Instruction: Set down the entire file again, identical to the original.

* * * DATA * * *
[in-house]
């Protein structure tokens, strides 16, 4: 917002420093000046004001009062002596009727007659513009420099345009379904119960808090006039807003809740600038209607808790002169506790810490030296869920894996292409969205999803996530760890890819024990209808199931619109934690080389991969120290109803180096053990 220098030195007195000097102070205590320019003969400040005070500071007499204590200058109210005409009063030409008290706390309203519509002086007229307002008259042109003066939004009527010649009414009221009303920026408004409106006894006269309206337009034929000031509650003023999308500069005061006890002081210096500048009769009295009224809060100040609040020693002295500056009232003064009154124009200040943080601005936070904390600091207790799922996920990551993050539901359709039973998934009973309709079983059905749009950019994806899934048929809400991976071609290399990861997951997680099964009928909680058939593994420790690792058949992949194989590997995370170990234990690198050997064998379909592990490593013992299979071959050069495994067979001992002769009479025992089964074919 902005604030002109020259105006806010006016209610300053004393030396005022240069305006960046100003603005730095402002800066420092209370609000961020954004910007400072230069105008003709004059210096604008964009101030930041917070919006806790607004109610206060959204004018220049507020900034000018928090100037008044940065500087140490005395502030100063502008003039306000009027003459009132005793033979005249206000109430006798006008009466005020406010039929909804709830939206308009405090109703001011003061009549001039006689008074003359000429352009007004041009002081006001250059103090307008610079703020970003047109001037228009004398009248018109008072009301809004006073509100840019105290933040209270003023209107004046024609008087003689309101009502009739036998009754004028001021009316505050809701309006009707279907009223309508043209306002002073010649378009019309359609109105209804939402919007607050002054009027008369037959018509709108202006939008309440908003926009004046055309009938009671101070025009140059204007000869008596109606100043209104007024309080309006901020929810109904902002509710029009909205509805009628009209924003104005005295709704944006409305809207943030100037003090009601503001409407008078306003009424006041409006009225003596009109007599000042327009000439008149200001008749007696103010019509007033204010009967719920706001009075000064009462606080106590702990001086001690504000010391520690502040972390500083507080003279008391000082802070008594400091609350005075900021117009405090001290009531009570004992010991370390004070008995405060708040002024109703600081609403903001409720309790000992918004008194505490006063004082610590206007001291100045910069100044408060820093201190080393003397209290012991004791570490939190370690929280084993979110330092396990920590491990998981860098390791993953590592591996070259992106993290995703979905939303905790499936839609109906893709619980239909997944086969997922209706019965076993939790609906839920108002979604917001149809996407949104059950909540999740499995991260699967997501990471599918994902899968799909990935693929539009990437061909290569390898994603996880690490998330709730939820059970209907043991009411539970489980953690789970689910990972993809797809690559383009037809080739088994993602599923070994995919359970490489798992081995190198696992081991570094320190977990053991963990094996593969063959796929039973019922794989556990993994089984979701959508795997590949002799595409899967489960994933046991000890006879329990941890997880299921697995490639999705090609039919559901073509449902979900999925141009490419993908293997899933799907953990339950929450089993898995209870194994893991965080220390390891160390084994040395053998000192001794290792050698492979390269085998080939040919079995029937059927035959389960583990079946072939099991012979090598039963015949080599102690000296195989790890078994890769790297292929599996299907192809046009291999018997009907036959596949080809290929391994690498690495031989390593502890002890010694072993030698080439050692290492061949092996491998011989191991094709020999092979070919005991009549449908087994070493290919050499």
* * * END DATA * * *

[in-house]
């Protein structure tokens, strides 16, 4: 917002420093000046004001009062002596009727007659513009420099345009379904119960808090006039807003809740600038209607808790002169506790810490030296869920894996292409969205999803996530760890890819024990209808199931619109934690080389991969120290109803180096053990 220098030195007195000097102070205590320019003969400040005070500071007499204590200058109210005409009063030409008290706390309203519509002086007229307002008259042109003066939004009527010649009414009221009303920026408004409106006894006269309206337009034929000031509650003023999308500069005061006890002081210096500048009769009295009224809060100040609040020693002295500056009232003064009154124009200040943080601005936070904390600091207790799922996920990551993050539901359709039973998934009973309709079983059905749009950019994806899934048929809400991976071609290399990861997951997680099964009928909680058939593994420790690792058949992949194989590997995370170990234990690198050997064998379909592990490593013992299979071959050069495994067979001992002769009479025992089964074919 902005604030002109020259105006806010006016209610300053004393030396005022240069305006960046100003603005730095402002800066420092209370609000961020954004910007400072230069105008003709004059210096604008964009101030930041917070919006806790607004109610206060959204004018220049507020900034000018928090100037008044940065500087140490005395502030100063502008003039306000009027003459009132005793033979005249206000109430006798006008009466005020406010039929909804709830939206308009405090109703001011003061009549001039006689008074003359000429352009007004041009002081006001250059103090307008610079703020970003047109001037228009004398009248018109008072009301809004006073509100840019105290933040209270003023209107004046024609008087003689309101009502009739036998009754004028001021009316505050809701309006009707279907009223309508043209306002002073010649378009019309359609109105209804939402919007607050002054009027008369037959018509709108202006939008309440908003926009004046055309009938009671101070025009140059204007000869008596109606100043209104007024309080309006901020929810109904902002509710029009909205509805009628009209924003104005005295709704944006409305809207943030100037003090009601503001409407008078306003009424006041409006009225003596009109007599000042327009000439008149200001008749007696103010019509007033204010009967719920706001009075000064009462606080106590702990001086001690504000010391520690502040972390500083507080003279008391000082802070008594400091609350005075900021117009405090001290009531009570004992010991370390004070008995405060708040002024109703600081609403903001409720309790000992918004008194505490006063004082610590206007001291100045910069100044408060820093201190080393003397209290012991004791570490939190370690929280084993979110330092396990920590491990998981860098390791993953590592591996070259992106993290995703979905939303905790499936839609109906893709619980239909997944086969997922209706019965076993939790609906839920108002979604917001149809996407949104059950909540999740499995991260699967997501990471599918994902899968799909990935693929539009990437061909290569390898994603996880690490998330709730939820059970209907043991009411539970489980953690789970689910990972993809797809690559383009037809080739088994993602599923070994995919359970490489798992081995190198696992081991570094320190977990053991963990094996593969063959796929039973019922794989556990993994089984979701959508795997590949002799595409899967489960994933046991000890006879329990941890997880299921697995490639999705090609039919559901073509449902979900999925141009490419993908293997899933799907953990339950929450089993898995209870194994893991965080220390390891160390084994040395053998000192001794290792050698492979390269085998080939040919079995029937059927035959389960583990079946072939099991012979090598039963015949080599102690000296195989790890078994890769790297292929599996299907192809046009291999018997009907036959596949080809290929391994690498690495031989390593502890002890010694072993030698080439050692290492061949092996491998011989191991094709020999092979070919005991009549449908087994070493290919050499």